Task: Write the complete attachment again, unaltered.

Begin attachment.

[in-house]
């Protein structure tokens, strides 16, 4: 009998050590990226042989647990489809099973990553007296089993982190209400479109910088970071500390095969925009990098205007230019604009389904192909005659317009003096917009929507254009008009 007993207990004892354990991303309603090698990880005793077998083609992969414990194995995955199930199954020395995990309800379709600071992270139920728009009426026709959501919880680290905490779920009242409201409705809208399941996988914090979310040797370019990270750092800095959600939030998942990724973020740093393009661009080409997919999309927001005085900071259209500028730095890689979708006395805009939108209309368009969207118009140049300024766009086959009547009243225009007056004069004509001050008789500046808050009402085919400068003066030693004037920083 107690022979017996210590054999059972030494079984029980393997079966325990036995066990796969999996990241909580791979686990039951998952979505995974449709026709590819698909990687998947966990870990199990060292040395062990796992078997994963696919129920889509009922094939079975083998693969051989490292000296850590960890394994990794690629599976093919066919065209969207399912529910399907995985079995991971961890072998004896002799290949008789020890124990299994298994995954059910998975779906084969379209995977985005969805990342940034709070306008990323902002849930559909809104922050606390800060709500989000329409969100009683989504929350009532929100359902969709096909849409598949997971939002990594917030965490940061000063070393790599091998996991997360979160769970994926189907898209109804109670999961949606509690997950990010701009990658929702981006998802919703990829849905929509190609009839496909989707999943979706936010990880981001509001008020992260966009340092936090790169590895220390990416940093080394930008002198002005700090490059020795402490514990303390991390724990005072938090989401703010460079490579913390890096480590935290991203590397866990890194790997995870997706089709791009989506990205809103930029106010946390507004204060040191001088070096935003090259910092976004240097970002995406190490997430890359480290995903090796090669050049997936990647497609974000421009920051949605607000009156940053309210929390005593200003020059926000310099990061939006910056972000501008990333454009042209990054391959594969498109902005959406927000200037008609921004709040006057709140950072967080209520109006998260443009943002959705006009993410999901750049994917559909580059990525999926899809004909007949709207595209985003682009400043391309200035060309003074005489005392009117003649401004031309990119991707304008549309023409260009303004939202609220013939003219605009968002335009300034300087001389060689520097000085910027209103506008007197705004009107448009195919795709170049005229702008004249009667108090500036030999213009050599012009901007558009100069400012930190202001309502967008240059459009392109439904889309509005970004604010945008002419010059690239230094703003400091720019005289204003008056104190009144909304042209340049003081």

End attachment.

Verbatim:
[in-house]
């Protein structure tokens, strides 16, 4: 009998050590990226042989647990489809099973990553007296089993982190209400479109910088970071500390095969925009990098205007230019604009389904192909005659317009003096917009929507254009008009 007993207990004892354990991303309603090698990880005793077998083609992969414990194995995955199930199954020395995990309800379709600071992270139920728009009426026709959501919880680290905490779920009242409201409705809208399941996988914090979310040797370019990270750092800095959600939030998942990724973020740093393009661009080409997919999309927001005085900071259209500028730095890689979708006395805009939108209309368009969207118009140049300024766009086959009547009243225009007056004069004509001050008789500046808050009402085919400068003066030693004037920083 107690022979017996210590054999059972030494079984029980393997079966325990036995066990796969999996990241909580791979686990039951998952979505995974449709026709590819698909990687998947966990870990199990060292040395062990796992078997994963696919129920889509009922094939079975083998693969051989490292000296850590960890394994990794690629599976093919066919065209969207399912529910399907995985079995991971961890072998004896002799290949008789020890124990299994298994995954059910998975779906084969379209995977985005969805990342940034709070306008990323902002849930559909809104922050606390800060709500989000329409969100009683989504929350009532929100359902969709096909849409598949997971939002990594917030965490940061000063070393790599091998996991997360979160769970994926189907898209109804109670999961949606509690997950990010701009990658929702981006998802919703990829849905929509190609009839496909989707999943979706936010990880981001509001008020992260966009340092936090790169590895220390990416940093080394930008002198002005700090490059020795402490514990303390991390724990005072938090989401703010460079490579913390890096480590935290991203590397866990890194790997995870997706089709791009989506990205809103930029106010946390507004204060040191001088070096935003090259910092976004240097970002995406190490997430890359480290995903090796090669050049997936990647497609974000421009920051949605607000009156940053309210929390005593200003020059926000310099990061939006910056972000501008990333454009042209990054391959594969498109902005959406927000200037008609921004709040006057709140950072967080209520109006998260443009943002959705006009993410999901750049994917559909580059990525999926899809004909007949709207595209985003682009400043391309200035060309003074005489005392009117003649401004031309990119991707304008549309023409260009303004939202609220013939003219605009968002335009300034300087001389060689520097000085910027209103506008007197705004009107448009195919795709170049005229702008004249009667108090500036030999213009050599012009901007558009100069400012930190202001309502967008240059459009392109439904889309509005970004604010945008002419010059690239230094703003400091720019005289204003008056104190009144909304042209340049003081």